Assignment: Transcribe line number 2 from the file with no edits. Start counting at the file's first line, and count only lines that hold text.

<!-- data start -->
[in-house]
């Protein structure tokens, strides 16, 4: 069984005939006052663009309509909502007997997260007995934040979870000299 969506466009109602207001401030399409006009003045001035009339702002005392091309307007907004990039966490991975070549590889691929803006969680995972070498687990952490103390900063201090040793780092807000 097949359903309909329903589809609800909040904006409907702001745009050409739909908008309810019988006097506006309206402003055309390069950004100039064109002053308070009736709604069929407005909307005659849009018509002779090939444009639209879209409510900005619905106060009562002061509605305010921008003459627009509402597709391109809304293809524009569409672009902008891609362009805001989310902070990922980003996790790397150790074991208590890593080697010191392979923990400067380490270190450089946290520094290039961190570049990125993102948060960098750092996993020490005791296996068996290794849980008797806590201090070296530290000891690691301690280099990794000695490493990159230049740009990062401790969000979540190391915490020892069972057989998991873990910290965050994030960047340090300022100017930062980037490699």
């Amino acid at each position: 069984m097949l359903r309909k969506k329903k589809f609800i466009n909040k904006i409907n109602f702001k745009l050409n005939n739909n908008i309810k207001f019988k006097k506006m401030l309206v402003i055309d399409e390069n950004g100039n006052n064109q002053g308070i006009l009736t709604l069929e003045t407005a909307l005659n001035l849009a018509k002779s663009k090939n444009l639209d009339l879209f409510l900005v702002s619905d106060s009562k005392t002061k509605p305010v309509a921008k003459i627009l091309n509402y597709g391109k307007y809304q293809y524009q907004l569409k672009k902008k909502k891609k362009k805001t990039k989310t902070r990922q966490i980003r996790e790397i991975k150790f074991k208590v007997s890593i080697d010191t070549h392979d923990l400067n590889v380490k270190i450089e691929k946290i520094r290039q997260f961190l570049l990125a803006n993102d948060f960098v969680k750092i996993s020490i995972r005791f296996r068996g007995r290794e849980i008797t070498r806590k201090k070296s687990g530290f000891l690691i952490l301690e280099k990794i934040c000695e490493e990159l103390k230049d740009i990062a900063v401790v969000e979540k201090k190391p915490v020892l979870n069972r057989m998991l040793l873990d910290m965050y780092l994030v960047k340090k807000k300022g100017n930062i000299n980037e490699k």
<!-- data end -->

């Protein structure tokens, strides 16, 4: 069984005939006052663009309509909502007997997260007995934040979870000299 969506466009109602207001401030399409006009003045001035009339702002005392091309307007907004990039966490991975070549590889691929803006969680995972070498687990952490103390900063201090040793780092807000 097949359903309909329903589809609800909040904006409907702001745009050409739909908008309810019988006097506006309206402003055309390069950004100039064109002053308070009736709604069929407005909307005659849009018509002779090939444009639209879209409510900005619905106060009562002061509605305010921008003459627009509402597709391109809304293809524009569409672009902008891609362009805001989310902070990922980003996790790397150790074991208590890593080697010191392979923990400067380490270190450089946290520094290039961190570049990125993102948060960098750092996993020490005791296996068996290794849980008797806590201090070296530290000891690691301690280099990794000695490493990159230049740009990062401790969000979540190391915490020892069972057989998991873990910290965050994030960047340090300022100017930062980037490699």